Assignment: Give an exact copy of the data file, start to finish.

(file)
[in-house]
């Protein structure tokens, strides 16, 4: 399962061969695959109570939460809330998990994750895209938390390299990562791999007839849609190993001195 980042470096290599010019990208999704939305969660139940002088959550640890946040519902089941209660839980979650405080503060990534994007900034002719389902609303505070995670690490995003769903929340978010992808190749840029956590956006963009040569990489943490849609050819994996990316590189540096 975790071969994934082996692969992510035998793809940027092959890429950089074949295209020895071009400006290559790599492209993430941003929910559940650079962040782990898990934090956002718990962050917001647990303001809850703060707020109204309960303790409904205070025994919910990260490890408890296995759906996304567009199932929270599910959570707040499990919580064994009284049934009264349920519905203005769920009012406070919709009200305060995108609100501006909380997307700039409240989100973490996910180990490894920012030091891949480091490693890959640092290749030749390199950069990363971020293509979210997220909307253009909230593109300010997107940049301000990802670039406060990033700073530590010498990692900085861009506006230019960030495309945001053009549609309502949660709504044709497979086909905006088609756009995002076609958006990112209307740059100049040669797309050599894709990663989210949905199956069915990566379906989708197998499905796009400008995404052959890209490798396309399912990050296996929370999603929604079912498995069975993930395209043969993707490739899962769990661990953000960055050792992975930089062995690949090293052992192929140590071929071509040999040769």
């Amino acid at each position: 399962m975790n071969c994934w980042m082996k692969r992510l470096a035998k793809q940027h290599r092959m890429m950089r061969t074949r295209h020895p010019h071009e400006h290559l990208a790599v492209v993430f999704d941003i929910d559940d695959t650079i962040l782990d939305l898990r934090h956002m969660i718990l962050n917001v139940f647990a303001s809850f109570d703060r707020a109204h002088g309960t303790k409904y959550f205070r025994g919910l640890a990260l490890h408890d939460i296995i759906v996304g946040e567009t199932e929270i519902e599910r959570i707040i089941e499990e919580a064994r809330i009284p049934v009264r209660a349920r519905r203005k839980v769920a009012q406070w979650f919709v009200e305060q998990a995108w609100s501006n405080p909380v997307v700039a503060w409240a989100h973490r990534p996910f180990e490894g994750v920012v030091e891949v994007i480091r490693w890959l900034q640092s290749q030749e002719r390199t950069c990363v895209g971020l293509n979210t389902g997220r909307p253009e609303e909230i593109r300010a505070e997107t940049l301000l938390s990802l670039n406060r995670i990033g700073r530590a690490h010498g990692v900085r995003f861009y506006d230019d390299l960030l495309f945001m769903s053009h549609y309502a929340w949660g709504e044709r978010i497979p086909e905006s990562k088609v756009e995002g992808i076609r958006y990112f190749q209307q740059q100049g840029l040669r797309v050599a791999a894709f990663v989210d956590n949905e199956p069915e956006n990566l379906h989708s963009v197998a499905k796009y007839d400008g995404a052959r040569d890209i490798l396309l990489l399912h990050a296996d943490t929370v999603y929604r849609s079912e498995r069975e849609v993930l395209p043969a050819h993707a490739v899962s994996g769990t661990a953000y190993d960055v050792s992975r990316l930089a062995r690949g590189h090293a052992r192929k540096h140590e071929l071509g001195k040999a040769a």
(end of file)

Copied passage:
[in-house]
């Protein structure tokens, strides 16, 4: 399962061969695959109570939460809330998990994750895209938390390299990562791999007839849609190993001195 980042470096290599010019990208999704939305969660139940002088959550640890946040519902089941209660839980979650405080503060990534994007900034002719389902609303505070995670690490995003769903929340978010992808190749840029956590956006963009040569990489943490849609050819994996990316590189540096 975790071969994934082996692969992510035998793809940027092959890429950089074949295209020895071009400006290559790599492209993430941003929910559940650079962040782990898990934090956002718990962050917001647990303001809850703060707020109204309960303790409904205070025994919910990260490890408890296995759906996304567009199932929270599910959570707040499990919580064994009284049934009264349920519905203005769920009012406070919709009200305060995108609100501006909380997307700039409240989100973490996910180990490894920012030091891949480091490693890959640092290749030749390199950069990363971020293509979210997220909307253009909230593109300010997107940049301000990802670039406060990033700073530590010498990692900085861009506006230019960030495309945001053009549609309502949660709504044709497979086909905006088609756009995002076609958006990112209307740059100049040669797309050599894709990663989210949905199956069915990566379906989708197998499905796009400008995404052959890209490798396309399912990050296996929370999603929604079912498995069975993930395209043969993707490739899962769990661990953000960055050792992975930089062995690949090293052992192929140590071929071509040999040769």
């Amino acid at each position: 399962m975790n071969c994934w980042m082996k692969r992510l470096a035998k793809q940027h290599r092959m890429m950089r061969t074949r295209h020895p010019h071009e400006h290559l990208a790599v492209v993430f999704d941003i929910d559940d695959t650079i962040l782990d939305l898990r934090h956002m969660i718990l962050n917001v139940f647990a303001s809850f109570d703060r707020a109204h002088g309960t303790k409904y959550f205070r025994g919910l640890a990260l490890h408890d939460i296995i759906v996304g946040e567009t199932e929270i519902e599910r959570i707040i089941e499990e919580a064994r809330i009284p049934v009264r209660a349920r519905r203005k839980v769920a009012q406070w979650f919709v009200e305060q998990a995108w609100s501006n405080p909380v997307v700039a503060w409240a989100h973490r990534p996910f180990e490894g994750v920012v030091e891949v994007i480091r490693w890959l900034q640092s290749q030749e002719r390199t950069c990363v895209g971020l293509n979210t389902g997220r909307p253009e609303e909230i593109r300010a505070e997107t940049l301000l938390s990802l670039n406060r995670i990033g700073r530590a690490h010498g990692v900085r995003f861009y506006d230019d390299l960030l495309f945001m769903s053009h549609y309502a929340w949660g709504e044709r978010i497979p086909e905006s990562k088609v756009e995002g992808i076609r958006y990112f190749q209307q740059q100049g840029l040669r797309v050599a791999a894709f990663v989210d956590n949905e199956p069915e956006n990566l379906h989708s963009v197998a499905k796009y007839d400008g995404a052959r040569d890209i490798l396309l990489l399912h990050a296996d943490t929370v999603y929604r849609s079912e498995r069975e849609v993930l395209p043969a050819h993707a490739v899962s994996g769990t661990a953000y190993d960055v050792s992975r990316l930089a062995r690949g590189h090293a052992r192929k540096h140590e071929l071509g001195k040999a040769a």